Oh no — one of the skylights fell out of the ceiling, barely missing the coffee table and destroying its inside cover. I hesitate to estimate how long this will take to replace. Another call to the roofer. If I didn’t see it I wouldn’t believe it.
As I removed some items from the coffee table, I noticed a distinct ‘tilt in its kilt’: whoever had pushed it into a corner and draped the carpet over it, did a good job of disguising that they had broken off two of its feet. Can you hear it now? “Wasn’t me!”
We are now at the end of April and frankly, everything could have been finished in the last ten days. I contacted the roofer about the broken skylight cap and was told, “It’s on order.” Funny how one can go online and see exactly what is needed, with overnight delivery. Sure doesn’t make you feel special!
It is now mid May. Diana appeared last week and we went over everything that needs to be finished. For the first time I gave her a deadline: May 31 – of this year. I also contacted the roofer and stated that it does not take three to four weeks to order and install the cap to a skylight — no reply as yet.
Very amusing – as I write this and plan to leave the house shortly, I get e-mail from the roofer telling me they are coming today. Wouldn’t it be nice to have some warning? For the first time, I put them off and tell them tomorrow will work better. They agree — I hope I see them.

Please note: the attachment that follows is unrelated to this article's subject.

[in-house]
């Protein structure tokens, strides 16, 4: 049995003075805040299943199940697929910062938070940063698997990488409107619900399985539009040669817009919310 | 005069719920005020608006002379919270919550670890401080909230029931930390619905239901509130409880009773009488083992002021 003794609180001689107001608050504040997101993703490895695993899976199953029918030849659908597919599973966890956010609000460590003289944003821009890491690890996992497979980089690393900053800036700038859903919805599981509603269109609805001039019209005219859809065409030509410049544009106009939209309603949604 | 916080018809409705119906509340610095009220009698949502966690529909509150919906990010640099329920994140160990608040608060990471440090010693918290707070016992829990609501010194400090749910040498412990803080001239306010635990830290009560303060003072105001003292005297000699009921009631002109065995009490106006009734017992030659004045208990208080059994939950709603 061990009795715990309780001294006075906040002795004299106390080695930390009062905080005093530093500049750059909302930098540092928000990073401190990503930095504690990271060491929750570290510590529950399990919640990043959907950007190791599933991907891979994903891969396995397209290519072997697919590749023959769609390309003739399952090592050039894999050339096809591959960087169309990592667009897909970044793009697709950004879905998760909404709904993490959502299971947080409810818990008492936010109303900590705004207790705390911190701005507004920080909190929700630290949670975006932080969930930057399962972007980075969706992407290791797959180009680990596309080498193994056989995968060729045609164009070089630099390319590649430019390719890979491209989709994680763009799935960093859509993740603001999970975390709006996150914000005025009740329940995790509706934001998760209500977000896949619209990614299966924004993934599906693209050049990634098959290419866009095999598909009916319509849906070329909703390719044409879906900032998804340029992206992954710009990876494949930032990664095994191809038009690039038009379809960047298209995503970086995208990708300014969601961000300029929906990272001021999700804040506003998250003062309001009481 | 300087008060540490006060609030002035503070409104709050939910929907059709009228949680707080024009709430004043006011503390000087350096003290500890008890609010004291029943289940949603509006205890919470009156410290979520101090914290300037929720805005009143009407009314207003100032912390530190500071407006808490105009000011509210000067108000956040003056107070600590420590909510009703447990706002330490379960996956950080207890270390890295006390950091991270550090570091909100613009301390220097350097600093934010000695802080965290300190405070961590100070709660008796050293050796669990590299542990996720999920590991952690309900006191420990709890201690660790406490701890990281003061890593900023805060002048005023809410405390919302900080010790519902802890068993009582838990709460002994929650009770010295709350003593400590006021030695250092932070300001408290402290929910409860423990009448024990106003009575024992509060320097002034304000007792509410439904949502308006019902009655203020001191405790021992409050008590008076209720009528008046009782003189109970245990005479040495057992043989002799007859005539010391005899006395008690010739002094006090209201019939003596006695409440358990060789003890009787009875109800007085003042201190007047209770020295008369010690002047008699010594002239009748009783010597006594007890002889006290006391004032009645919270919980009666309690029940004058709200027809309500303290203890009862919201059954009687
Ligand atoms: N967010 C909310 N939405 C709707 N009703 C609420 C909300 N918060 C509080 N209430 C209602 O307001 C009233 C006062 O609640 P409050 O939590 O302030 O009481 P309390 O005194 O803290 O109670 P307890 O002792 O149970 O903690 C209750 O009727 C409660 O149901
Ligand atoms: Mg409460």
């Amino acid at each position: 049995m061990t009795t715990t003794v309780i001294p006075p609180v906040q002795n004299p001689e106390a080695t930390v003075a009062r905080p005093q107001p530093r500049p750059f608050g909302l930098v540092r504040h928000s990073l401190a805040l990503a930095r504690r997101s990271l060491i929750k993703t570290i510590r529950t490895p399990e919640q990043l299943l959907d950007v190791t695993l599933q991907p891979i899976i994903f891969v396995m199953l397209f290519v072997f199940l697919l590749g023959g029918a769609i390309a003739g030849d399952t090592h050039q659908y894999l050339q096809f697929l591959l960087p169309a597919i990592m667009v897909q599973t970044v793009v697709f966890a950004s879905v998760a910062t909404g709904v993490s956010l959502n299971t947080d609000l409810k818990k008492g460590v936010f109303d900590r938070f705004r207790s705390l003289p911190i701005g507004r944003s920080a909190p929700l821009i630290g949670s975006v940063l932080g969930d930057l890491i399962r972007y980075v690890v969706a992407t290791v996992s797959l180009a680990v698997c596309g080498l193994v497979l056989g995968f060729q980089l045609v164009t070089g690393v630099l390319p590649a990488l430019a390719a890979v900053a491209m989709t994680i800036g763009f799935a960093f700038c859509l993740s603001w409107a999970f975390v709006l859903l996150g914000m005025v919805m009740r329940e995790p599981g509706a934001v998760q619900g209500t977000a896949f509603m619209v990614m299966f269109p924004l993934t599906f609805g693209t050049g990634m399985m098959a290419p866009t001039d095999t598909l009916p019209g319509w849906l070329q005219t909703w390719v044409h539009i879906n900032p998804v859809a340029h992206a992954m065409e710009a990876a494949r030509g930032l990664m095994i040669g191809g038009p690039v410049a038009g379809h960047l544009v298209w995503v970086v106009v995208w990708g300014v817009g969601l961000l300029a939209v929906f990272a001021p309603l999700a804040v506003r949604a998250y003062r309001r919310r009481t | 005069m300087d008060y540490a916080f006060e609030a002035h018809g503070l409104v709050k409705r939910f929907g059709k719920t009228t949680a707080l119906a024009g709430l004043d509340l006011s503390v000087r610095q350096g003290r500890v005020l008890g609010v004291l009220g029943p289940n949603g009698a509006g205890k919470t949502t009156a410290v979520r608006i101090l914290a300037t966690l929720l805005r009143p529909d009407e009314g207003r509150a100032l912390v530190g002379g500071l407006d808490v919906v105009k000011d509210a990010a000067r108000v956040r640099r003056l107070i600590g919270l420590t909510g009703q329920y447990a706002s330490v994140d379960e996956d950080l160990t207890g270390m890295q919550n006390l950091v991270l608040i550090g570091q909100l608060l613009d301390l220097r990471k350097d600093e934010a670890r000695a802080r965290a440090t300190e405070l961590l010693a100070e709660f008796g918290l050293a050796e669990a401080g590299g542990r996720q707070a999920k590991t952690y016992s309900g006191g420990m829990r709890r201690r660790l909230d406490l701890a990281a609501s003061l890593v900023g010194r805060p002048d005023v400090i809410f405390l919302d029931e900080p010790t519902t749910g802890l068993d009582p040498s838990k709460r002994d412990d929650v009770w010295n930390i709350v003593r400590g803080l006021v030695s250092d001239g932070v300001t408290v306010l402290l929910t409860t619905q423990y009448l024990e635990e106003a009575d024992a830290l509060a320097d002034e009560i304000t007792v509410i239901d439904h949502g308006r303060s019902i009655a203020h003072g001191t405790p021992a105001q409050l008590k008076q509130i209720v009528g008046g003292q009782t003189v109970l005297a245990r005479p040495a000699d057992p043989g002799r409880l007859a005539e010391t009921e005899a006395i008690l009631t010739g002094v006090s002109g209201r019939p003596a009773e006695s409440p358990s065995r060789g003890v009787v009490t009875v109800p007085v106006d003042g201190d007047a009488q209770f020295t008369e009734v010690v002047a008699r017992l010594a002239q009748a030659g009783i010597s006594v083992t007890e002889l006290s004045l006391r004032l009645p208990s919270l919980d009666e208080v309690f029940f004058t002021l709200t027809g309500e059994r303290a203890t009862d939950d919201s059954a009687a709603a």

Two final end boards for the kitchen are holding up its completion and Diana is as frustrated as I am over their non-arrival. The lights under the counters need to be finished, their wires covered. A couple of closet doors were damaged during the floor tile installation and rather than repair them, new doors have been ordered. A few baseboards and toe kicks need to be replaced. The floor itself needs to be gone over completely, missing grout added and all of it sealed.
The entire house needs to be deep cleaned.
Taking a leap of faith, I called the air conditioning company to clean and replace the filters this week, long overdue. Next week I will contact the piano tuner, also overdue.
I had really hoped to be able to serve up a list of very reliable workers and contractors to all the faithful readers who might need them. If you have been following this series you will know why, in an effort to be honest, I cannot do that. However, I have become very fond of ‘Diana’ and have a lot of respect and admiration for what she does and how she does it. She works independently for the contractor and I would not hesitate to recommend her. The plumber, electrician and handyman have also been excellent.
The kitchen is at least functional now and a pleasure to work in. As you can see from the accompanying picture, just as with the rest of this house, this is not a room waiting to be photographed for Architectural Digest or House Beautiful — it is a working person’s kitchen where real cooking takes place almost every day.
I appreciate the loyal readers who have taken this journey with me and bid you all farewell, hoping to meet under more pleasant circumstances.
Good luck with your home repairs — you will need it!